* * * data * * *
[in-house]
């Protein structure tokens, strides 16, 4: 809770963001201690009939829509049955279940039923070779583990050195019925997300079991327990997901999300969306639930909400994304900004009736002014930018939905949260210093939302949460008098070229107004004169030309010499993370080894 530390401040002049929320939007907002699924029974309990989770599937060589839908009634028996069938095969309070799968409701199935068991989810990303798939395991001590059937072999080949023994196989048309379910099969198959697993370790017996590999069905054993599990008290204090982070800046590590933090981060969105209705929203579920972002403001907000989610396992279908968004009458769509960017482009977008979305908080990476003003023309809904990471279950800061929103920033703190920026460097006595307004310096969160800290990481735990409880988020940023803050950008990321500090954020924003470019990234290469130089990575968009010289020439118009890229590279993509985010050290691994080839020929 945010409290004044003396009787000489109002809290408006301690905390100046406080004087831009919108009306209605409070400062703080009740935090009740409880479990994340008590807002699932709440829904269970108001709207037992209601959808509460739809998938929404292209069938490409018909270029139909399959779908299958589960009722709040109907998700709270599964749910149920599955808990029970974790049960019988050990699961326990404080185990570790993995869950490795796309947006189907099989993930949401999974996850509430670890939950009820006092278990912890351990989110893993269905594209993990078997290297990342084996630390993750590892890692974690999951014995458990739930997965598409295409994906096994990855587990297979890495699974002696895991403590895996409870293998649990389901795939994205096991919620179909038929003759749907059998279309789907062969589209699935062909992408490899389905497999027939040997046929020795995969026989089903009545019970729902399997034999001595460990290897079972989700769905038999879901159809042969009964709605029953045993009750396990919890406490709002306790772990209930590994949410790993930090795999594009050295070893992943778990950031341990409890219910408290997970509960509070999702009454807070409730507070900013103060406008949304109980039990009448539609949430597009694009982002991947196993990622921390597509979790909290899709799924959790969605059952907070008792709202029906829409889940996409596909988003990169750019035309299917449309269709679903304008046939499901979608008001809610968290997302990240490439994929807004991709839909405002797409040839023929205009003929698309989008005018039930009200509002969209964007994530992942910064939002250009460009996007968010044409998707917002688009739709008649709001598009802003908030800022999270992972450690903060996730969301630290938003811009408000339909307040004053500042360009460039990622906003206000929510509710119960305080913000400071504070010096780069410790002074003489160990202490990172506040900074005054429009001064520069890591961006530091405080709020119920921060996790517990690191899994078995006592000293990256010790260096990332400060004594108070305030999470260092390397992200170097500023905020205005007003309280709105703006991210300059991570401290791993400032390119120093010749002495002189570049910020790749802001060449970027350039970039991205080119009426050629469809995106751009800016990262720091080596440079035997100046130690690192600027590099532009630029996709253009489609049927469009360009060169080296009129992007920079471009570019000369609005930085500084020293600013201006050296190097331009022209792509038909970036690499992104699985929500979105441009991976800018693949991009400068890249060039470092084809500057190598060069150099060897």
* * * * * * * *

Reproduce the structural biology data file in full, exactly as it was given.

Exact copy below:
[in-house]
């Protein structure tokens, strides 16, 4: 809770963001201690009939829509049955279940039923070779583990050195019925997300079991327990997901999300969306639930909400994304900004009736002014930018939905949260210093939302949460008098070229107004004169030309010499993370080894 530390401040002049929320939007907002699924029974309990989770599937060589839908009634028996069938095969309070799968409701199935068991989810990303798939395991001590059937072999080949023994196989048309379910099969198959697993370790017996590999069905054993599990008290204090982070800046590590933090981060969105209705929203579920972002403001907000989610396992279908968004009458769509960017482009977008979305908080990476003003023309809904990471279950800061929103920033703190920026460097006595307004310096969160800290990481735990409880988020940023803050950008990321500090954020924003470019990234290469130089990575968009010289020439118009890229590279993509985010050290691994080839020929 945010409290004044003396009787000489109002809290408006301690905390100046406080004087831009919108009306209605409070400062703080009740935090009740409880479990994340008590807002699932709440829904269970108001709207037992209601959808509460739809998938929404292209069938490409018909270029139909399959779908299958589960009722709040109907998700709270599964749910149920599955808990029970974790049960019988050990699961326990404080185990570790993995869950490795796309947006189907099989993930949401999974996850509430670890939950009820006092278990912890351990989110893993269905594209993990078997290297990342084996630390993750590892890692974690999951014995458990739930997965598409295409994906096994990855587990297979890495699974002696895991403590895996409870293998649990389901795939994205096991919620179909038929003759749907059998279309789907062969589209699935062909992408490899389905497999027939040997046929020795995969026989089903009545019970729902399997034999001595460990290897079972989700769905038999879901159809042969009964709605029953045993009750396990919890406490709002306790772990209930590994949410790993930090795999594009050295070893992943778990950031341990409890219910408290997970509960509070999702009454807070409730507070900013103060406008949304109980039990009448539609949430597009694009982002991947196993990622921390597509979790909290899709799924959790969605059952907070008792709202029906829409889940996409596909988003990169750019035309299917449309269709679903304008046939499901979608008001809610968290997302990240490439994929807004991709839909405002797409040839023929205009003929698309989008005018039930009200509002969209964007994530992942910064939002250009460009996007968010044409998707917002688009739709008649709001598009802003908030800022999270992972450690903060996730969301630290938003811009408000339909307040004053500042360009460039990622906003206000929510509710119960305080913000400071504070010096780069410790002074003489160990202490990172506040900074005054429009001064520069890591961006530091405080709020119920921060996790517990690191899994078995006592000293990256010790260096990332400060004594108070305030999470260092390397992200170097500023905020205005007003309280709105703006991210300059991570401290791993400032390119120093010749002495002189570049910020790749802001060449970027350039970039991205080119009426050629469809995106751009800016990262720091080596440079035997100046130690690192600027590099532009630029996709253009489609049927469009360009060169080296009129992007920079471009570019000369609005930085500084020293600013201006050296190097331009022209792509038909970036690499992104699985929500979105441009991976800018693949991009400068890249060039470092084809500057190598060069150099060897």